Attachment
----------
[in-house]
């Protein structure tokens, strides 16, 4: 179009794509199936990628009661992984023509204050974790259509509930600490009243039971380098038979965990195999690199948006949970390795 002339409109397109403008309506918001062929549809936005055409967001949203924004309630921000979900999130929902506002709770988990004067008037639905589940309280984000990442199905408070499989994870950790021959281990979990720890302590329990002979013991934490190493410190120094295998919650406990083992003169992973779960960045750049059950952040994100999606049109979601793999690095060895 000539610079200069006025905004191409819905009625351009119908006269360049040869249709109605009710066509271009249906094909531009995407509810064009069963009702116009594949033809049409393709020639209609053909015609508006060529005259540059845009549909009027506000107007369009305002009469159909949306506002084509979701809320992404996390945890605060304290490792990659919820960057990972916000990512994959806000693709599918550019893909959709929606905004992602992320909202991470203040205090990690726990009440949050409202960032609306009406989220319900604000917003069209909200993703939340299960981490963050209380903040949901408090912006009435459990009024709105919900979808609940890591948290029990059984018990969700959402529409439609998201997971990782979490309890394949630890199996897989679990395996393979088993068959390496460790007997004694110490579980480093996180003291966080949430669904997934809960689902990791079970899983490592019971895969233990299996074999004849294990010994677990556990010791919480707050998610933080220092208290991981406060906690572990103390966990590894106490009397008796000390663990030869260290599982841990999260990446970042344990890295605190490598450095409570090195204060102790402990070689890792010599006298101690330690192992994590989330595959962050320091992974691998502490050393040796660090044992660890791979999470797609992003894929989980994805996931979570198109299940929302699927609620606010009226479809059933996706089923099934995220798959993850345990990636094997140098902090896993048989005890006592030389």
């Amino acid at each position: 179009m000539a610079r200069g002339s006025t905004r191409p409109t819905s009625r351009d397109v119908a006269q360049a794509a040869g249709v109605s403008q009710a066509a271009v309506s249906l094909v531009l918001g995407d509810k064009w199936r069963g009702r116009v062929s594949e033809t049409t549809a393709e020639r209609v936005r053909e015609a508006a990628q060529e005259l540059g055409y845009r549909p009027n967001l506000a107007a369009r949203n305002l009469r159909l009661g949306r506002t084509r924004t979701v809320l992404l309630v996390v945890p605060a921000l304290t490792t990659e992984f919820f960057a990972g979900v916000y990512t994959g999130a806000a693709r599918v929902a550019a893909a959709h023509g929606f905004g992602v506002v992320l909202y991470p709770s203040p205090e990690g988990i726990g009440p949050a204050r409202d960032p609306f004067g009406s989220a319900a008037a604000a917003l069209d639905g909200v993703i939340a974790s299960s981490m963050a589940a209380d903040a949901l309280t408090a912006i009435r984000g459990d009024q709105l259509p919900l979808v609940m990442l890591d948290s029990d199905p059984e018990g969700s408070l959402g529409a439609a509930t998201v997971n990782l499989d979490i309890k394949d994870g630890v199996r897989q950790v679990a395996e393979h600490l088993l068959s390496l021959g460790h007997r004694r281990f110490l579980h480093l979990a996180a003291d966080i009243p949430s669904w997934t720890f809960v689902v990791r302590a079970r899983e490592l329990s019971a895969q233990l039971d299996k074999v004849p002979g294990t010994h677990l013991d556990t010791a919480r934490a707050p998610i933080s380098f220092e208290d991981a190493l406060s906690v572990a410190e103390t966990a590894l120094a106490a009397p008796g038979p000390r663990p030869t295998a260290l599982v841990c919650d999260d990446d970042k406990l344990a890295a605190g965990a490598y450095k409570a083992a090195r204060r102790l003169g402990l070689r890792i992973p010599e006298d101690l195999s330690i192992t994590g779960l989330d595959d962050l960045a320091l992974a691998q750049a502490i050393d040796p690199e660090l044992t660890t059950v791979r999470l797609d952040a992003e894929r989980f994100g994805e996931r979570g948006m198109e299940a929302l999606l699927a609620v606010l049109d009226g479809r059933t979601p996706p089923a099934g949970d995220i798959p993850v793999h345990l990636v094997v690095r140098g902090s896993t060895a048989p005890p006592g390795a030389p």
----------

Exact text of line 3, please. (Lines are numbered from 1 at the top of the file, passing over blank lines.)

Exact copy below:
């Amino acid at each position: 179009m000539a610079r200069g002339s006025t905004r191409p409109t819905s009625r351009d397109v119908a006269q360049a794509a040869g249709v109605s403008q009710a066509a271009v309506s249906l094909v531009l918001g995407d509810k064009w199936r069963g009702r116009v062929s594949e033809t049409t549809a393709e020639r209609v936005r053909e015609a508006a990628q060529e005259l540059g055409y845009r549909p009027n967001l506000a107007a369009r949203n305002l009469r159909l009661g949306r506002t084509r924004t979701v809320l992404l309630v996390v945890p605060a921000l304290t490792t990659e992984f919820f960057a990972g979900v916000y990512t994959g999130a806000a693709r599918v929902a550019a893909a959709h023509g929606f905004g992602v506002v992320l909202y991470p709770s203040p205090e990690g988990i726990g009440p949050a204050r409202d960032p609306f004067g009406s989220a319900a008037a604000a917003l069209d639905g909200v993703i939340a974790s299960s981490m963050a589940a209380d903040a949901l309280t408090a912006i009435r984000g459990d009024q709105l259509p919900l979808v609940m990442l890591d948290s029990d199905p059984e018990g969700s408070l959402g529409a439609a509930t998201v997971n990782l499989d979490i309890k394949d994870g630890v199996r897989q950790v679990a395996e393979h600490l088993l068959s390496l021959g460790h007997r004694r281990f110490l579980h480093l979990a996180a003291d966080i009243p949430s669904w997934t720890f809960v689902v990791r302590a079970r899983e490592l329990s019971a895969q233990l039971d299996k074999v004849p002979g294990t010994h677990l013991d556990t010791a919480r934490a707050p998610i933080s380098f220092e208290d991981a190493l406060s906690v572990a410190e103390t966990a590894l120094a106490a009397p008796g038979p000390r663990p030869t295998a260290l599982v841990c919650d999260d990446d970042k406990l344990a890295a605190g965990a490598y450095k409570a083992a090195r204060r102790l003169g402990l070689r890792i992973p010599e006298d101690l195999s330690i192992t994590g779960l989330d595959d962050l960045a320091l992974a691998q750049a502490i050393d040796p690199e660090l044992t660890t059950v791979r999470l797609d952040a992003e894929r989980f994100g994805e996931r979570g948006m198109e299940a929302l999606l699927a609620v606010l049109d009226g479809r059933t979601p996706p089923a099934g949970d995220i798959p993850v793999h345990l990636v094997v690095r140098g902090s896993t060895a048989p005890p006592g390795a030389p």